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SALEM COMMUITY HOSPITAL...The scoop on shoveling snow

January 16, 2011
Salem News

"Shoveling snow is similar to weight lifting, which also requires a person to exert a large amount of energy without much movement," advised Family Practice physician Karl Getzinger. "For example, the energy used to shovel snow is similar to that needed to play an active round of singles tennis or to do speed walking at 5 m.p.h."

Researchers have reported an increase in fatal heart attacks among snow shovelers after heavy snowfalls. Four inches of heavy, wet snow on a 50-foot, two-car driveway can weigh as much as 4 tons, which is the equivalent of lifting and throwing 4 sports cars. Most people lift about 16 pounds of snow with each shovel full, and load their shovels about 12 times a minute, which is equal to lifting almost 1 ton of snow every 10 minutes.

Shoveling snow can put extra demands on your heart, especially if you:

- Have cardiovascular disease or other chronic health conditions

- Are over 40 and don't exercise regularly

Not everyone who shovels snow is at risk for having a heart attack. But, people who smoke or have a history of heart trouble, pain, back problems, or other ongoing health concerns need to be very careful. "Check with your doctor first, because snow shoveling is considered to be a very vigorous, demanding activity on your muscular and cardiovascular system," Dr. Getzinger recommended.

Fact Box

Shoveling

Safety Tips

If you have a heart problem or chronic health condition, do not shovel snow without a doctor's permission.

Don't smoke, drink alcohol or eat a large meal before shoveling.

Dress warmly in layers and stretch before you start shoveling.

Begin by skimming off heavy snow from the top, then remove the bottom layer.

Keep one hand close to the base of the shovel to balance the weight of the lift and lessen lower back strain. Use a light-weight, push shovel if possible, and avoid overloading.

Try to push the snow when possible and avoid lifting and throwing snow any distance. Use your legs and bend your knees to help with leverage.

Work slowly, shovel for five to seven minutes, then rest for two or three minutes.

Drink water during breaks. Breathing cold air dehydrates the body.

Stop immediately and seek medical care if you experience any shortness of breath, dizziness or chest discomfort.

As with any physical activity, it's a good idea to warm up your muscles before exerting them. Walk around or march in place for a few minutes, then stretch your back, arms and legs. Bending forward, backwards, and to each side will help loosen your back muscles.

"The back is especially vulnerable when a person first wakes up," Dr. Getzinger said. "That's because the muscles have stiffened after lying in bed for an extended period of time. If you're heading out to shovel the driveway before going to work, warm up your lower back muscles first."

Also, be sure to dress properly for the weather. "Wearing layers that can be peeled off, once you work up a sweat, will help you avoid getting overheated," Dr. Getzinger explained. "Gloves, a hat, a scarf to protect your face, and waterproof boots that keep you from slipping, should all be part of your shoveling wardrobe."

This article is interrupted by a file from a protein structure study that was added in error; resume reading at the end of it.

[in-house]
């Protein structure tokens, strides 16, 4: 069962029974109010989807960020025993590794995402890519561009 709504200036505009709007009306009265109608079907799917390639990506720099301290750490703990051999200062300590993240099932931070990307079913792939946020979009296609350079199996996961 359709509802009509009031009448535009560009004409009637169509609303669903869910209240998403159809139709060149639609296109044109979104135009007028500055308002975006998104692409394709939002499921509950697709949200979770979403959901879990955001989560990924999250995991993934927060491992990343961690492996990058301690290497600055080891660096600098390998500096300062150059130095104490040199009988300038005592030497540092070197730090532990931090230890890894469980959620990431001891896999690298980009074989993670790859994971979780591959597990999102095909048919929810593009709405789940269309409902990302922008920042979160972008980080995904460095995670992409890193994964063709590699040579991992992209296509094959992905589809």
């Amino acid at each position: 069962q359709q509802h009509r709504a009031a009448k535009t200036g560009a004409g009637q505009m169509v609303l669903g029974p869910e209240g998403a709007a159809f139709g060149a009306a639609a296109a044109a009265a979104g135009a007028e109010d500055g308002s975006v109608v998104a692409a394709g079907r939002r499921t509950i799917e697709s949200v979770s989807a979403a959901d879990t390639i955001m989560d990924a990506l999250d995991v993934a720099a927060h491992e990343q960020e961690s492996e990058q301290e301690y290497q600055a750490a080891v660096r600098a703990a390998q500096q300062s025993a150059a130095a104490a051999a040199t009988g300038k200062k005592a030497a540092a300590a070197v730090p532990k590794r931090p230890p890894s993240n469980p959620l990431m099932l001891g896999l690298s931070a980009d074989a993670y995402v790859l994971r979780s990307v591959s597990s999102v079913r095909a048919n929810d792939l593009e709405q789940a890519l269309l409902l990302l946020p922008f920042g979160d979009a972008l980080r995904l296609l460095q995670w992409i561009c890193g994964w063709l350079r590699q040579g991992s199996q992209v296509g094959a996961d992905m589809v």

Other tips for making shoveling safer:

- Get a good shovel. Look for a lighter-weight shovel that suits your size. A smaller shovel will allow you to scoop up less snow at a time and avoid getting hurt.

-Pace yourself. Start shoveling when snow is newly fallen, since it is lighter than wet, heavily packed snow. Take small breaks and start out slowly to avoid putting too much stress on your heart.

-Push, rather than lift. Try pushing snow away from you, rather than lifting it, to avoid straining or twisting your back.

-Use your legs. If you must lift snow, fill your shovel no more than half full. Bend your knees and lift with your legs, rather than your back. Keep your back straight and avoid throwing snow over your shoulder or to the side, which can cause the back to twist or can injure the shoulders.

-Watch for ice. Look out for ice under the snow or on the ground that can cause you to slip and fall. Black ice, which looks like water but is actually thin ice, can be especially dangerous.

- Listen to your body. If you feel tightness in your chest or have any pain, stop right away and call your doctor. If you're sore after shoveling, take a hot bath or shower, or an over-the-counter pain reliever. If you still don't feel well, see your doctor.

"If you question whether snow shoveling is safe for you, have a medical checkup to make sure you have your doctor's permission," Dr. Getzinger concluded. "A safer option may be to hire someone to shovel your sidewalk, steps and driveway. Finally, a good fitness program that builds strength and endurance throughout the year, can make shoveling snow much easier and prevent injuries or other problems."

Karl Getzinger, M.D., is a Family Practice physician affiliated with Salem Community Hospital's active medical staff. His offices are located at 166 Vine Street in Salem, 330-337-3500; and 356 East Lincoln Way in Lisbon, 330-424-1404.

 
 

 

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